For an American who’s never visited, Australia seems like the coolest place on Earth. I get emissions testing done on my Toyota and listen to an old Army veteran reminisce about the beachy weather and beautiful women he met during his R&R travel there. I talk to a co-worker and hear stories about young women writing their phone numbers on tennis balls and tossing them onto the deck of his ship as it pulled into Sydney. I shotgun a Fosters while riding a kangaroo, wearing Globes, and blasting Deströyer 666 loud enough to crush my balls. I may have made one of those up. Point is, I love Australian metal, and Denouncement Pyre is no exception. Formed in 2003, this Melbourne blackened-death quartet impressed me with ferocious 2010 debut World Cremation, only to somehow top it with 2013’s Almighty Arcanum. Described by former AMG writer Noctus as ‘if Watain was good,’ Arcanum featured catchy and original riffs, grand compositions, fluid songwriting, and great production, leaving me giddy with anticipation for third full-length Black Sun Unbound. But does it stack up?
As the swirling riffs of instrumental opener “Abnegate” and first proper track “Deathless Dreaming” indicate, Unbound is quite different from its predecessor. Dense, ambitious, and stuffed with energetic fretwork, this album could peel the infamous ‘246 riffs!’ sticker off of Dark Angel’s Time Does Not Heal and slap it on its own cover without fear of false advertising. Over 49 minutes, guitarist/vocalist ‘D.’ unleashes a buckshot heap of sharp blackened death chords, majestic tremolos, and diminished clean picking. While Arcanum worked by marvelously building off one or two main riffs per song, Unbound smashes and stitches its ideas together with maniacal abandon. When this works, it’s terrific. Album highlight “Revere the Pyre,” for instance, is a glorious, stomping triumph that climaxes with battering Gospel of the Horns guitars, scorching leads, and an awesome boom-doosh drum strike/chord bash section in its second half. Likewise, “Scars Adorn the Whore in Red” weaves a clawing Watain-style progression, shrill notes, and eerie closing melody into a surprisingly digestible package.
Sadly, other songs attempt to cram together too many ideas, resulting in occasional jerky songwriting and irritating tempo shifts. Despite featuring the most badass song titles, ”World Encircler” and “Wounds of Golgotha” are hindered by their awkward tendency to stagger the rhythm to a halt every time the riffs change, preventing the tracks from ever locking into an enjoyable groove or achieving a consistent mood. There are no ‘fast’ or ‘slow’ songs on Unbound – nearly each of these 10 tracks regularly alters tempos – but towards the back-half there’s an unfortunate tendency for the songs to never exceed mid-paced at the quickest. Mind you, I don’t need my blackened death to constantly deliver a stream of Christcrushing hellfire blastbeats, but for every cool moment like the wonky My Dying Bride melody in the middle of the title track, there’s a tired waltzing riff that sounds too much like those that passed for the climaxes on the last Ketzer album. As varied as the guitar-work can be, at times I want to shout “Just two minutes of furious blasting over a half-decent black metal riff, please!”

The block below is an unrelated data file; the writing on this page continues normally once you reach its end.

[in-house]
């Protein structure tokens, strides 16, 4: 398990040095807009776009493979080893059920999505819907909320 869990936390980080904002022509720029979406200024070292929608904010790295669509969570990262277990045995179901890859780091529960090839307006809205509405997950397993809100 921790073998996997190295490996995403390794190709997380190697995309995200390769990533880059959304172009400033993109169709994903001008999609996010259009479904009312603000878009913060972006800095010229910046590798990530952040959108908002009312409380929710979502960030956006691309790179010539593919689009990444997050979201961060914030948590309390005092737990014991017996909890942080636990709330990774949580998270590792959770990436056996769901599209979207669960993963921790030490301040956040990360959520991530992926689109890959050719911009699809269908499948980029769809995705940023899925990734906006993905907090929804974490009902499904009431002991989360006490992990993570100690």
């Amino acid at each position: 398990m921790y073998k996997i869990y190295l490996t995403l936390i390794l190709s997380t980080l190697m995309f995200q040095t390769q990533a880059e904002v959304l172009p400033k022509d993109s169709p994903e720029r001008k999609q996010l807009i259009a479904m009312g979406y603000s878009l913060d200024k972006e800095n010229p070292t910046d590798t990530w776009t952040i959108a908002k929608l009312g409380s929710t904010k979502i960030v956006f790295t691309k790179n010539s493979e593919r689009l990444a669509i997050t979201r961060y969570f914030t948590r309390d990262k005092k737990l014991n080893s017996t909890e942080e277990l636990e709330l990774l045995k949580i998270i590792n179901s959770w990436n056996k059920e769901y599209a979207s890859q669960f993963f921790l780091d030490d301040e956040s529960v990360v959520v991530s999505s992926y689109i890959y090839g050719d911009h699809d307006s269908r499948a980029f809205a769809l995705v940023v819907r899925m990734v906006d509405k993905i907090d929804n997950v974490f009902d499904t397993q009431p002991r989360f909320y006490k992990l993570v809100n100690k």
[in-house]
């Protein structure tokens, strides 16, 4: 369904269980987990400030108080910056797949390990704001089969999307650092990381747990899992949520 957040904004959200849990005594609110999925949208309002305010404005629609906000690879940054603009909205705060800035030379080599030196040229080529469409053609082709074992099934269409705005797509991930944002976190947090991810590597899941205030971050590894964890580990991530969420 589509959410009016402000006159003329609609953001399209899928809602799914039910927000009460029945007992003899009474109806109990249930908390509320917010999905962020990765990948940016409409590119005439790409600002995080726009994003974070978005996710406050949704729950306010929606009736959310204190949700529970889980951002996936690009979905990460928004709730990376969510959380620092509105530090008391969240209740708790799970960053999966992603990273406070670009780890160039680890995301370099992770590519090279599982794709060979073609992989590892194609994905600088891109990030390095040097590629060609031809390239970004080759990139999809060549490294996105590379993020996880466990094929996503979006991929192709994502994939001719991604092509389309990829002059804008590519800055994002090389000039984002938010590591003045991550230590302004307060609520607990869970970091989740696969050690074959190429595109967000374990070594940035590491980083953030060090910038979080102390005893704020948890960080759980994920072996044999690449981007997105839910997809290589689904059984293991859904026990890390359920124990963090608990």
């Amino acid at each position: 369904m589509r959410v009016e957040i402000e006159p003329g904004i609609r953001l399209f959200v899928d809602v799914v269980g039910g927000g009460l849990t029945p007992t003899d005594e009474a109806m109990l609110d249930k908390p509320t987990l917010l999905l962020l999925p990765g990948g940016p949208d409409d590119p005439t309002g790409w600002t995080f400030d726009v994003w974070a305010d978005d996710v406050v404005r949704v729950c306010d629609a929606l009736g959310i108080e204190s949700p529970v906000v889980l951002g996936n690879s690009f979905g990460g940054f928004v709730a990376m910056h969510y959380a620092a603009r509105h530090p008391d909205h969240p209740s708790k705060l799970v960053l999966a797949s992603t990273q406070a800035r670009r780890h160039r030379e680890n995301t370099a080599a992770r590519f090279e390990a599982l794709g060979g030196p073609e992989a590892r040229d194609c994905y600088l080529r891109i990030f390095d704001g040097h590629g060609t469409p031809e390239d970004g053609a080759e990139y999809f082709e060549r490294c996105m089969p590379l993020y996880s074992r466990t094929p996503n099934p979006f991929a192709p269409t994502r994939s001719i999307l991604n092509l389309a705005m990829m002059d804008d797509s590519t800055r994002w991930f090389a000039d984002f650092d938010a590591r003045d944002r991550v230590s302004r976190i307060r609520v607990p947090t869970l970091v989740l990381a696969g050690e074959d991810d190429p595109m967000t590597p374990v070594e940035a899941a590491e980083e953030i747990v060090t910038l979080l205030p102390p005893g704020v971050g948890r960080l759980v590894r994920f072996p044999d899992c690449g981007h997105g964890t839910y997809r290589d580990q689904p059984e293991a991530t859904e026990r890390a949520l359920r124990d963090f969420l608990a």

Fortunately, Unbound sounds great, with a dry, clear, and forceful production that accentuates the biting guitars and intelligible rasps, while keenly layering the crunchy riffs and anticosmic tremolos. Songs like aforementioned “Dreaming” augment their freneticism with some interesting muffled-vocal effects, while the mix makes moments like the massive finishing riff and roared final lyrics of closer “Sophrosune” feel even more colossal (“I am the Wanderer/I am the Night/I am Forever/I am Death!”).
So while I can’t disguise my slight disappointment with Unbound, in the end it’s a quality, inspired package with a few hiccups. Sure, there’s some bloated songs and a few moments of shrug-worthy guitar-work, but the drumming is keen and active, and it’s clear Pyre are not afraid to try new things. As the Satanist-style riff of penultimate instrumental “Transform the Aether” and the malevolent chugging crawl of “Witness” can attest, there’s ample diversity here, and that – together with the record’s immense scope – ultimately leads to a win. Recommended for those who like Cooper’s Pale Ale, Nocturnal Graves, Koala bears, tossing another shrimp on the barbie, and anyone tired of reading half-baked Australian cliches from someone who’s never left the Northern hemisphere.